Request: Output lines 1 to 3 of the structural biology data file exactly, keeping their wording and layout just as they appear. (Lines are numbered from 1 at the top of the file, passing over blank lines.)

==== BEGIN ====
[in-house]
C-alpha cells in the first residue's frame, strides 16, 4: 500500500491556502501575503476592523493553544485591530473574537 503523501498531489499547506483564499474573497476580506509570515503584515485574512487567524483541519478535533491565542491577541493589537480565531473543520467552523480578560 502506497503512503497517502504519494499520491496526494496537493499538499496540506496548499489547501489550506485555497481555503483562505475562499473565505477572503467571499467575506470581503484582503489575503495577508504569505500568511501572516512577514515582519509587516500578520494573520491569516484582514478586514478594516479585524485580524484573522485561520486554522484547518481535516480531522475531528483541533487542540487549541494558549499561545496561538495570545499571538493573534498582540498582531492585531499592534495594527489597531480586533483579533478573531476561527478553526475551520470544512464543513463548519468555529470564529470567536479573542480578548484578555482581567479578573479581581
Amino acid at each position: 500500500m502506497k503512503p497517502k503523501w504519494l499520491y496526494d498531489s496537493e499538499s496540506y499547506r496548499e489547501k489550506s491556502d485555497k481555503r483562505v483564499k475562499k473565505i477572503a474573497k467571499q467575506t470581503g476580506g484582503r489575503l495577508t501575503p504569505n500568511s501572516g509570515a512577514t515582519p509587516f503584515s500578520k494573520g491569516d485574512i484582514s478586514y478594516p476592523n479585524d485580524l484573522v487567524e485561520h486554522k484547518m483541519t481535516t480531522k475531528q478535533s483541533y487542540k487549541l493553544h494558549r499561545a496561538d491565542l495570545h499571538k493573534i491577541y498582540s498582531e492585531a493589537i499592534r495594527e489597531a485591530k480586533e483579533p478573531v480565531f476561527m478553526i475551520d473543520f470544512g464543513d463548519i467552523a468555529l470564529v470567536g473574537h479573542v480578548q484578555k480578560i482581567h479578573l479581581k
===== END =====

[in-house]
C-alpha cells in the first residue's frame, strides 16, 4: 500500500491556502501575503476592523493553544485591530473574537 503523501498531489499547506483564499474573497476580506509570515503584515485574512487567524483541519478535533491565542491577541493589537480565531473543520467552523480578560 502506497503512503497517502504519494499520491496526494496537493499538499496540506496548499489547501489550506485555497481555503483562505475562499473565505477572503467571499467575506470581503484582503489575503495577508504569505500568511501572516512577514515582519509587516500578520494573520491569516484582514478586514478594516479585524485580524484573522485561520486554522484547518481535516480531522475531528483541533487542540487549541494558549499561545496561538495570545499571538493573534498582540498582531492585531499592534495594527489597531480586533483579533478573531476561527478553526475551520470544512464543513463548519468555529470564529470567536479573542480578548484578555482581567479578573479581581
Amino acid at each position: 500500500m502506497k503512503p497517502k503523501w504519494l499520491y496526494d498531489s496537493e499538499s496540506y499547506r496548499e489547501k489550506s491556502d485555497k481555503r483562505v483564499k475562499k473565505i477572503a474573497k467571499q467575506t470581503g476580506g484582503r489575503l495577508t501575503p504569505n500568511s501572516g509570515a512577514t515582519p509587516f503584515s500578520k494573520g491569516d485574512i484582514s478586514y478594516p476592523n479585524d485580524l484573522v487567524e485561520h486554522k484547518m483541519t481535516t480531522k475531528q478535533s483541533y487542540k487549541l493553544h494558549r499561545a496561538d491565542l495570545h499571538k493573534i491577541y498582540s498582531e492585531a493589537i499592534r495594527e489597531a485591530k480586533e483579533p478573531v480565531f476561527m478553526i475551520d473543520f470544512g464543513d463548519i467552523a468555529l470564529v470567536g473574537h479573542v480578548q484578555k480578560i482581567h479578573l479581581k